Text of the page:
Cornell East Asia Series (CEAS) Uncategorized

Wilt Idema on Buddhist Piety in Late Imperial China

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We asked Wilt L. Idema three questions about The Pitfalls of Piety for Married Women: Two Precious Scrolls of the Ming Dynasty, and the difficulties faced by women whose religious devotion conflicted with the demands of marriage and motherhood.

1. What’s your favorite anecdote from your research for this book?

The stories translated here are moving stories. That’s why they remained popular for centuries. Even after reading, translating, and rereading these texts, some scenes can still move me to tears.

2. What do you wish you had known when you started writing your book, that you know now?

When you start out on a translation you have read the original repeatedly and you think you are prepared for the job, but doing the job you are time and again surprised by the limits of your knowledge as you are confronted by details that continue to elude you despite all modern reference works.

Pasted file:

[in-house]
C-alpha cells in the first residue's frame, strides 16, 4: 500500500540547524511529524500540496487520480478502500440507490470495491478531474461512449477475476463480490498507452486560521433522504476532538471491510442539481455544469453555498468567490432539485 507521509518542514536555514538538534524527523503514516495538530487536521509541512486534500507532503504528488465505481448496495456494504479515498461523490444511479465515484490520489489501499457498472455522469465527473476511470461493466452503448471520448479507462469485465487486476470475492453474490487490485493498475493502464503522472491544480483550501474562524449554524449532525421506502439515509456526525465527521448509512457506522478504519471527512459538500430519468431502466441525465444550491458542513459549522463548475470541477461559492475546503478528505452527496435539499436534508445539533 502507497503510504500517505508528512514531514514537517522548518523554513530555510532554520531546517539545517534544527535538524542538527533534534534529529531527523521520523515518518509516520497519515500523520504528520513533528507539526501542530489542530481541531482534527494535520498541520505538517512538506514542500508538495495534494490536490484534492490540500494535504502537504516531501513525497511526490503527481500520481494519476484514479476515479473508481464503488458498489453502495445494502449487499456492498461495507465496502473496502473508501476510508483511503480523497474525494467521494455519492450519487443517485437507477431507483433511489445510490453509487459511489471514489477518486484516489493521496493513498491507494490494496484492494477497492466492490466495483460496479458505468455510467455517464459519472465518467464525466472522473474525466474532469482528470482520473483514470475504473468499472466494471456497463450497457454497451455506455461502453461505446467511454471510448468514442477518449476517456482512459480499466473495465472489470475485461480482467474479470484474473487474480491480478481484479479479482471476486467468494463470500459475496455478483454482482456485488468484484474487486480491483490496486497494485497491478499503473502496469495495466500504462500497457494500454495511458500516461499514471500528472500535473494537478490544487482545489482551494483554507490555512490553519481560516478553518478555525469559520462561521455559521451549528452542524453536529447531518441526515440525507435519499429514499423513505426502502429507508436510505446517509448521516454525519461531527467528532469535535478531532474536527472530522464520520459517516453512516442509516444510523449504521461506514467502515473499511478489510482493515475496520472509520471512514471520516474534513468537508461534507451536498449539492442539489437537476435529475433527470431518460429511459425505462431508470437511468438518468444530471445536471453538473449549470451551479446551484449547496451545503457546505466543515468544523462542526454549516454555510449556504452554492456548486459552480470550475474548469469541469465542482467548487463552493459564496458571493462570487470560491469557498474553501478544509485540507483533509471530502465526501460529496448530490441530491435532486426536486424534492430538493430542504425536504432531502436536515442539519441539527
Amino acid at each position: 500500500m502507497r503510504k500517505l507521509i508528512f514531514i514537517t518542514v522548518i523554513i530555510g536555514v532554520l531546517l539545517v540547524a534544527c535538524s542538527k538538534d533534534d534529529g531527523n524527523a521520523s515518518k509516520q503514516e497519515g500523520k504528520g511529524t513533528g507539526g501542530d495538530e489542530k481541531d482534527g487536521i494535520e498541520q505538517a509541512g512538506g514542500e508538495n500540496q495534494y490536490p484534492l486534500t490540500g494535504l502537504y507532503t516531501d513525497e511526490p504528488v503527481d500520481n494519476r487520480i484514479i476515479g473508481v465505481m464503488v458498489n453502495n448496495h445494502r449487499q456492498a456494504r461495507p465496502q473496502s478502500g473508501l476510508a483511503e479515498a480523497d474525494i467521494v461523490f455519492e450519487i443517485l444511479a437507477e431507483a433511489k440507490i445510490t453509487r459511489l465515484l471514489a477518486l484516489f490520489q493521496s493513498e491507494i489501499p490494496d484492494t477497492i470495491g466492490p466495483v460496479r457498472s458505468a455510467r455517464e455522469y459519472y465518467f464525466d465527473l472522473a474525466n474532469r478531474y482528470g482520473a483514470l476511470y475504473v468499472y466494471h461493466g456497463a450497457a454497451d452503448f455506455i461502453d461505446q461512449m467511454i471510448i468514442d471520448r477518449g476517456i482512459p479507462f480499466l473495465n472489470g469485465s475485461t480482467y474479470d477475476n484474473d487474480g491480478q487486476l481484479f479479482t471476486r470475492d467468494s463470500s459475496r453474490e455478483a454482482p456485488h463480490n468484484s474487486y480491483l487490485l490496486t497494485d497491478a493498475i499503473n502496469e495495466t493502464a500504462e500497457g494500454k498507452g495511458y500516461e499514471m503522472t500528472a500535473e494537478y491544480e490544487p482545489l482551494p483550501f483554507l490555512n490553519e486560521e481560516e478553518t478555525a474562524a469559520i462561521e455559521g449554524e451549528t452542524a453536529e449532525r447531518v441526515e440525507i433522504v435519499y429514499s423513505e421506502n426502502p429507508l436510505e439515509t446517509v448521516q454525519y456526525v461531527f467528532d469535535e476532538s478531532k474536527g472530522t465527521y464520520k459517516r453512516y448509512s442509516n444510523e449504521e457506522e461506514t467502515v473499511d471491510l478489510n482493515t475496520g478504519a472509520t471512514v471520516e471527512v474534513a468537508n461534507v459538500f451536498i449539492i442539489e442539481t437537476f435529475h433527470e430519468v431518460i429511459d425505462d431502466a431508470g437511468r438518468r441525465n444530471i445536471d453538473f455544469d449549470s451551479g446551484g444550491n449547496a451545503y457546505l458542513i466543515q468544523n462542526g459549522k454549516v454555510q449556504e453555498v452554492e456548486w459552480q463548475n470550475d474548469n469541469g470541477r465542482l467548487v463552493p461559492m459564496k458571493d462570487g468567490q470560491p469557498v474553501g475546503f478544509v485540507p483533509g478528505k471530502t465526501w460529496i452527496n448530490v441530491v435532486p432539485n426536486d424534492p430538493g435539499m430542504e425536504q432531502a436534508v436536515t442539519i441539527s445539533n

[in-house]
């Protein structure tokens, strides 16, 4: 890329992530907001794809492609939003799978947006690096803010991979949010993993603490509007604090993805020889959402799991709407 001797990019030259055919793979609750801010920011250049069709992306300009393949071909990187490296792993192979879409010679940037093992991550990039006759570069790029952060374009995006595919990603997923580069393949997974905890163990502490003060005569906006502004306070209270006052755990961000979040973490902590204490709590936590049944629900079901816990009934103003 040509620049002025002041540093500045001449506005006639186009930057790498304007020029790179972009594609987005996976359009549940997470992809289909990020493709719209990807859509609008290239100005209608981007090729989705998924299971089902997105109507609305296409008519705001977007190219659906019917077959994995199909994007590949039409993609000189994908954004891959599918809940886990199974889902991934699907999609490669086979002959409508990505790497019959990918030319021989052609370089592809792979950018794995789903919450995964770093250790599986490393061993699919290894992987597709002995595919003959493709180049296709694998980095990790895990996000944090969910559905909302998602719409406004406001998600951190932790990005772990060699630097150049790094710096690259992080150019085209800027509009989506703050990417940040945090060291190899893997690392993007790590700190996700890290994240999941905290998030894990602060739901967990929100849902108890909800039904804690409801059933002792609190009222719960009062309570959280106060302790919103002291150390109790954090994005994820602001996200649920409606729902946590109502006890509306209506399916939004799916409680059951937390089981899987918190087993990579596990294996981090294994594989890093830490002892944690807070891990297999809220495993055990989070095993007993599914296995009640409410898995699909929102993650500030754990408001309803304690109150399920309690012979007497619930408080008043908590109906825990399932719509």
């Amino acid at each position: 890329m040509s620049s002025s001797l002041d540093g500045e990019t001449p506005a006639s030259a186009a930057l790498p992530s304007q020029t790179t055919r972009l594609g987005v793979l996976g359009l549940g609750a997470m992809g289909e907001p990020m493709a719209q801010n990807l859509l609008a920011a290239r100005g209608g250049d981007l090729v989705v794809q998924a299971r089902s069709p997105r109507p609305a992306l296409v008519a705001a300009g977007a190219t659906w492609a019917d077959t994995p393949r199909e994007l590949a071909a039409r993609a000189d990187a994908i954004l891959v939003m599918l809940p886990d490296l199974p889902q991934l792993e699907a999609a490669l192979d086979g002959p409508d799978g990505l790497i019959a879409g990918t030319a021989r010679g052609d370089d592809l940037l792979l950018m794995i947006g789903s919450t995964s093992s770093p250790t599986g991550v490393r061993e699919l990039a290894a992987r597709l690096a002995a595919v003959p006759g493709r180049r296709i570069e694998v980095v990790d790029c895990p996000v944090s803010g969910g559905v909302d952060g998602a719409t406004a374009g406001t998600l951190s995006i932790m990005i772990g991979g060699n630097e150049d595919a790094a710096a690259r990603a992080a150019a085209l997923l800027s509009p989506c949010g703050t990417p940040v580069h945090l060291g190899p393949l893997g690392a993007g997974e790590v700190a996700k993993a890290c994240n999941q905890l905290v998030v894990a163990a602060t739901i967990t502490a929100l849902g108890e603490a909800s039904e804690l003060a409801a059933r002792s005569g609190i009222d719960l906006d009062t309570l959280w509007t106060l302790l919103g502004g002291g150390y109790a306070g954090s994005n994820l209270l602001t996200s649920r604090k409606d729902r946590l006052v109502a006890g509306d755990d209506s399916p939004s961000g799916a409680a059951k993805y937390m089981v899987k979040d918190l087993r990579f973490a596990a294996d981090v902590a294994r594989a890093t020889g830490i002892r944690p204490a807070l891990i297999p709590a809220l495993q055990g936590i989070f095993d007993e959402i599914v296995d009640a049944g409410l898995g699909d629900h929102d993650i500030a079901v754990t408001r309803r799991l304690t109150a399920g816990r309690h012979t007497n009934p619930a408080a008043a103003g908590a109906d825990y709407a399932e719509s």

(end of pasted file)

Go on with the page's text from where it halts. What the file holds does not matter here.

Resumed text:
3. How do you wish you could change the field of Literary Studies?

One of my aims is to enhance our understanding of the full extent of the variety and richness of Chinese literature by drawing attention to the manifold traditions of verse narrative and prosimetric narrative. I believe that translation is one of the most suitable means to introduce Western readers to the thematic and formal diversity of these genres and that their contents confront us with aspects of Chinese culture in past and present that often remain untouched in male elite literature.

*Featured photo by Julie Ricard.

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Wilt L. Idema is Emeritus Professor of Chinese Literature at Harvard. He is the author or co-author of numerous books on Chinese fiction, drama, and storytelling traditions, including Personal Salvation and Filial Piety and The Immortal Maiden Equal to Heaven and Other Precious Scrolls from Western Gansu.

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